Renamed Refuge and redesignated AH-11, the ship recommissioned at Baltimore on 24 February 1944, with Commander M. A. Jurkops in command. After a partial fitting out at Baltimore, she steamed on 10 March to the Norfolk Navy Yard. Assigned to the Service Force, Atlantic, she commenced assisting in the transport of casualties from the war zones to the United States.[17]

Atlantic service

Departing Hampton Roads on 20 April, Refuge embarked patients at Mers El Kébir, Algeria, from 6–8 May, and returned to Charleston, South Carolina, on 24 May. From 1 June through 29 July 1944, she made two voyages to the British Isles, embarking patients at Belfast, Northern Ireland; Liverpool, England; and Milford Haven, Wales. These patients were returned to Newport News and Norfolk, Virginia.[17]

Sailing again for the Mediterranean on 2 August, she arrived at Oran, Algeria on the 17th, thence proceeded to the southern coast of France for operations between St. Tropez Bay and Naples, Italy. She departed Naples on 16 September with embarked patients, took on additional patients at Oran, then steamed for New York, arriving on 6 October.[17]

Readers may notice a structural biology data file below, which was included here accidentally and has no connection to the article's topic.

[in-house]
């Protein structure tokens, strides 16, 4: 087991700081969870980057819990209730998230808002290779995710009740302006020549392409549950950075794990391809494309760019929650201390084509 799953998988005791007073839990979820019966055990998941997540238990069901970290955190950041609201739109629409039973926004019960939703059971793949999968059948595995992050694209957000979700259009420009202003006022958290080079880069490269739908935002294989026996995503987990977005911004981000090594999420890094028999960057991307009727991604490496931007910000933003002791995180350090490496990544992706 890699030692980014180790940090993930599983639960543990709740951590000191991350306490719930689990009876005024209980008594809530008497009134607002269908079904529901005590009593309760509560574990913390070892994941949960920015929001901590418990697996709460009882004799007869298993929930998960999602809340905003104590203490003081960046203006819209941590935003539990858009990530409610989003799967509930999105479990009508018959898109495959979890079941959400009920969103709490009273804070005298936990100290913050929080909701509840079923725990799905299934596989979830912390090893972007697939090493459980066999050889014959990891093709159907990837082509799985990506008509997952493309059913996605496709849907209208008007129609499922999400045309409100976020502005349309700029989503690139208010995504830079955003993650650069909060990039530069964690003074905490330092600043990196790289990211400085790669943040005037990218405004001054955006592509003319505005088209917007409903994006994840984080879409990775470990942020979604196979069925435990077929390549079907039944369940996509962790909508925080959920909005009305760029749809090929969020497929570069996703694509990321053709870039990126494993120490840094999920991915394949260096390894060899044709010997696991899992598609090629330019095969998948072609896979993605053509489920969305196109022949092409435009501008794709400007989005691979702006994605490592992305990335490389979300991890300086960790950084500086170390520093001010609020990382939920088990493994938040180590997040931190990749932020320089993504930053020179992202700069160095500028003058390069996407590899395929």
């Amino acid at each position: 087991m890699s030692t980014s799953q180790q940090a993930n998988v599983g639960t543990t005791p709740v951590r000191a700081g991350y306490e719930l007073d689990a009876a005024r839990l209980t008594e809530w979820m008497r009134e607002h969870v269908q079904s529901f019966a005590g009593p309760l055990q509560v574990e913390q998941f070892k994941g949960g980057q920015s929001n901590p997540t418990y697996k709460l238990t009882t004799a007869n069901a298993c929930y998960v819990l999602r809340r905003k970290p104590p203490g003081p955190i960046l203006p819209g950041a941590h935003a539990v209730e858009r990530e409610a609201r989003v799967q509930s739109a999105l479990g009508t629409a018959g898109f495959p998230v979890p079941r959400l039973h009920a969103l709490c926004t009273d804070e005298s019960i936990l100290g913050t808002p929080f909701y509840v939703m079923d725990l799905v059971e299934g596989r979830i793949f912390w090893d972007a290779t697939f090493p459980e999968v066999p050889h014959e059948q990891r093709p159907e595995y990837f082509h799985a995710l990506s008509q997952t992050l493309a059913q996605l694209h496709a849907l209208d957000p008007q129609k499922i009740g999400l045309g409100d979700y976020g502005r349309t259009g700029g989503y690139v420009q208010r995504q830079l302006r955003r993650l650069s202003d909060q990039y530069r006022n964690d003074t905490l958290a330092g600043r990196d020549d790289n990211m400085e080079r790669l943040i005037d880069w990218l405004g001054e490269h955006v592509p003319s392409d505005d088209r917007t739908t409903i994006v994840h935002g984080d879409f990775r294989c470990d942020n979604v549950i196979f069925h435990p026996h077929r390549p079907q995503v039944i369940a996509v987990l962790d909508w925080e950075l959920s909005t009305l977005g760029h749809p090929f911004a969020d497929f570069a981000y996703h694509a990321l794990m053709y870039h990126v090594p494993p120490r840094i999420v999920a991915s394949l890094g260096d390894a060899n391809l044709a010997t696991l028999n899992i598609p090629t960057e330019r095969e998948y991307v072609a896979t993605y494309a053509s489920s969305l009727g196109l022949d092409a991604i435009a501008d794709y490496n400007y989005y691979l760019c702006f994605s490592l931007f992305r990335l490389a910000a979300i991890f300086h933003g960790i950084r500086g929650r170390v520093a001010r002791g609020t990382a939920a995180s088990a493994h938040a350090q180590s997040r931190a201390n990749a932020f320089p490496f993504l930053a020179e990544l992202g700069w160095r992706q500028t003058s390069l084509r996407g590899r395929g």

South Pacific duty

After an overhaul at New York, Refuge departed on 1 November 1944 for South Pacific duty with the Service Force, 7th Fleet. After stopping at Humboldt Bay, Dutch New Guinea, on 16 December, she continued on three days later for the Philippines. Arriving San Pedro Bay, Leyte, on Christmas Eve, she commenced the embarkation of patients from small landing craft. By 30 June 1945 she had made six voyages from that area to deliver her casualties to either Hollandia, New Guinea or Seeadler Harbor, Manus, the Admiralties. She departed Seeadler Harbor on 1 July for Manila, where she received patients from various fleet units through to the end of August 1945.[17]